Validation therapy was developed by Naomi Feil between 1963 and 1980 for older people with cognitive impairments. Initially, this did not include those with organically-based dementia, but the approach has subsequently been applied in work with people who have a dementia diagnosis. Feil’s own approach classifies individuals with cognitive impairment as having one of four stages in a continuum of dementia: these stages are Mal orientation, Time Confusion, Repetitive Motion and Vegetation. The therapy is based on the general principle of validation, the acceptance of the reality and personal truth of another’s experience, and incorporates a range of specific techniques. Validation therapy has attracted a good deal of criticism from researchers who dispute the evidence for some of the beliefs and values of validation therapy, and the appropriateness of the techniques. Feil, however, argues strongly for the effectiveness of validation therapy.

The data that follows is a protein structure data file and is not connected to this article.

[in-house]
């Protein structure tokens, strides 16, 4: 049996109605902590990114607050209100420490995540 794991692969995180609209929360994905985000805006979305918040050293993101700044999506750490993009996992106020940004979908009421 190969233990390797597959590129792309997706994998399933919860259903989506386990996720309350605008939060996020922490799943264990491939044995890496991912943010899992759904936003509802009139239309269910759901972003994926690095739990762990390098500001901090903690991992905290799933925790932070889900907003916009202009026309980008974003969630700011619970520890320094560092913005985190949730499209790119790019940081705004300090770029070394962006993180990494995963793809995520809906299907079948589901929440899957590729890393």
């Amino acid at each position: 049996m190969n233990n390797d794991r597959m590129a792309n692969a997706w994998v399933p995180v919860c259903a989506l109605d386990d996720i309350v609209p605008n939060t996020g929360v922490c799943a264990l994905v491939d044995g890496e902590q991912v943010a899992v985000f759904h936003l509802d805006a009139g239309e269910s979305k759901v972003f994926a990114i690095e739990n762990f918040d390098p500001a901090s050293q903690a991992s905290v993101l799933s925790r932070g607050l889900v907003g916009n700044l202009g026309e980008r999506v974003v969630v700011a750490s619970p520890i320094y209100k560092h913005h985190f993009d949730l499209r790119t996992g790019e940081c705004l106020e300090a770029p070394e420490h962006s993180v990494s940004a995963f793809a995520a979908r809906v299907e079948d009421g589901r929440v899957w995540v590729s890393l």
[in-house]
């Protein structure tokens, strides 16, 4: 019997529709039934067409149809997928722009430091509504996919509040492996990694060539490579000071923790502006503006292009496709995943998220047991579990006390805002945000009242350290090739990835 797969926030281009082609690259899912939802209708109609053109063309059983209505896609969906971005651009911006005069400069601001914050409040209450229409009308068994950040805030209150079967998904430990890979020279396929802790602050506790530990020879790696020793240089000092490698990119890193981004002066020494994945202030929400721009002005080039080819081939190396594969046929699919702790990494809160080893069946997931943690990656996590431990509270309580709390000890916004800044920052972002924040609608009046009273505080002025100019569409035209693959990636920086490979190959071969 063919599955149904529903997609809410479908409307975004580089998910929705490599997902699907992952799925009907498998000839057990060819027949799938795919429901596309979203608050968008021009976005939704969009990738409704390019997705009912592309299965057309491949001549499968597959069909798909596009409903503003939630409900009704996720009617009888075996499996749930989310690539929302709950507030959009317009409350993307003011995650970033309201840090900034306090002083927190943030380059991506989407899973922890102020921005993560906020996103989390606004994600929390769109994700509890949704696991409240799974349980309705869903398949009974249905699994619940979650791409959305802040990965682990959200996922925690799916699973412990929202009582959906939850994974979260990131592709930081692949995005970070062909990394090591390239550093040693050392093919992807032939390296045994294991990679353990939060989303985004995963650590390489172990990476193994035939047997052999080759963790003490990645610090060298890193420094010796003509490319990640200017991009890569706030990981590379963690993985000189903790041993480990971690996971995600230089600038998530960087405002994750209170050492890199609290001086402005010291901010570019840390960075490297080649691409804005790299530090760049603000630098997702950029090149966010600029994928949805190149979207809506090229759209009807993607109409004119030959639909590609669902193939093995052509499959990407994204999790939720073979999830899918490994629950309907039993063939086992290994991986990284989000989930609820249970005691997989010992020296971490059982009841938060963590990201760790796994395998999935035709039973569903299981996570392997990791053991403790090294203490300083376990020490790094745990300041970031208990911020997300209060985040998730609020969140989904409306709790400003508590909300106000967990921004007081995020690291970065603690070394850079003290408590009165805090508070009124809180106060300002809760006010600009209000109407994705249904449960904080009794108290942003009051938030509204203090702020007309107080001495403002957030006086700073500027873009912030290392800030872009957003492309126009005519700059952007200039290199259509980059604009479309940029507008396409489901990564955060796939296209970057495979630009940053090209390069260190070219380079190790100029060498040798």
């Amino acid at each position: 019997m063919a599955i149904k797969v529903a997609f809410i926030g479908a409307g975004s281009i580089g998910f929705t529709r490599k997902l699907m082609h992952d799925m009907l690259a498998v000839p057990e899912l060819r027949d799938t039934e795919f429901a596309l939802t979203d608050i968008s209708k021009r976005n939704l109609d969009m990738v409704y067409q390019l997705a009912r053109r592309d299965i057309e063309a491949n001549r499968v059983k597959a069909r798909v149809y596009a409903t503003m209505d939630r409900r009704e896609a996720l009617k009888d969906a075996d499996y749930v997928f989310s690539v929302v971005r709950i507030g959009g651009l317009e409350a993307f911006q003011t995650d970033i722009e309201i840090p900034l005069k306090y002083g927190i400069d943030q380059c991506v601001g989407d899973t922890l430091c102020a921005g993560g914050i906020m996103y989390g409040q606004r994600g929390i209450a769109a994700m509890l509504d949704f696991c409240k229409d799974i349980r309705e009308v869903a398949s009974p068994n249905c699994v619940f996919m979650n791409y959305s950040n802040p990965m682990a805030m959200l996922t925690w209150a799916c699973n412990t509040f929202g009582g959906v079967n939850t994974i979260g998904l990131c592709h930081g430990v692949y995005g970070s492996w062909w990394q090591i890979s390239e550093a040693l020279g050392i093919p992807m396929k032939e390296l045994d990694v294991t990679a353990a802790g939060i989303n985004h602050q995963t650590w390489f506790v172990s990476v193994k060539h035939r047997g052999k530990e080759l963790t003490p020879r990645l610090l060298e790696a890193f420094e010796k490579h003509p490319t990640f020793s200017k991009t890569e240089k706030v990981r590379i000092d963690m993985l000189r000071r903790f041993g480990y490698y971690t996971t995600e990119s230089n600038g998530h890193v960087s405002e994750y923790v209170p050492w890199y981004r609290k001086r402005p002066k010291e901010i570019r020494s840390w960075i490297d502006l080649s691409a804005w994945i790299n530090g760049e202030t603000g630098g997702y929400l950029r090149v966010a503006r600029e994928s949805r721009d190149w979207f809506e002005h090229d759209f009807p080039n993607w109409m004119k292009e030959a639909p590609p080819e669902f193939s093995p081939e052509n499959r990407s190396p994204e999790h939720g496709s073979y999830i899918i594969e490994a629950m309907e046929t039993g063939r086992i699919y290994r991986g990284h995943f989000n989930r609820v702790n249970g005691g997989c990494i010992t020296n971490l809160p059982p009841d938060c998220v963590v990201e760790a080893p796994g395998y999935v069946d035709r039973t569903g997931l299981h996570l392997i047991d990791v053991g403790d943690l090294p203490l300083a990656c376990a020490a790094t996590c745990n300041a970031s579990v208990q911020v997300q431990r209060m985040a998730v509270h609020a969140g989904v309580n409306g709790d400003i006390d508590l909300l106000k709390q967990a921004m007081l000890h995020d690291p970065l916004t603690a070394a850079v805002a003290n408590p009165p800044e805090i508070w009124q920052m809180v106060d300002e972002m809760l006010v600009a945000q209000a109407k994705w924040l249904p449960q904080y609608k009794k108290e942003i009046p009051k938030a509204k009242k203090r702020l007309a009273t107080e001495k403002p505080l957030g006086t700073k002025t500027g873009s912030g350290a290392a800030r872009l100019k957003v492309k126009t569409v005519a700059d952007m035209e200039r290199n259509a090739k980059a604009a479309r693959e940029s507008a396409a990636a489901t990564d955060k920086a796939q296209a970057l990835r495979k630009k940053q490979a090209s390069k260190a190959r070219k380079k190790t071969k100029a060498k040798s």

To evaluate the effectiveness of validation therapy for people diagnosed as having dementia of any type, or cognitive impairment
The trials were identified from the Specialized Register of the Cochrane Dementia and Cognitive Improvement Group (CDCIG) on 8 January 2003 using the terms validation therapy, VTD and emotion-oriented care. The Specialized Register at that time contained records from the following databases: MEDLINE, EMBASE, CINAHL, PSYCLIT, and SIGLE and many trials databases.
The Psychiatrist is responsible for making the decision with regards to diagnosis; they will be reliant on the information and assessments of other professionals to assist in this process. The Psychiatrist will then decide on the most appropriate treatment for treating. The key role of the community nurse is to maximise the health and wellbeing of an individual. Looking at the individual from a ...
All randomized controlled trials (RCTs) examining validation therapy as an intervention for dementia were considered for inclusion in the review. The criteria for inclusion comprised systematic assessment of the quality of study design and the risk of bias.
DATA COLLECTION AND ANALYSIS: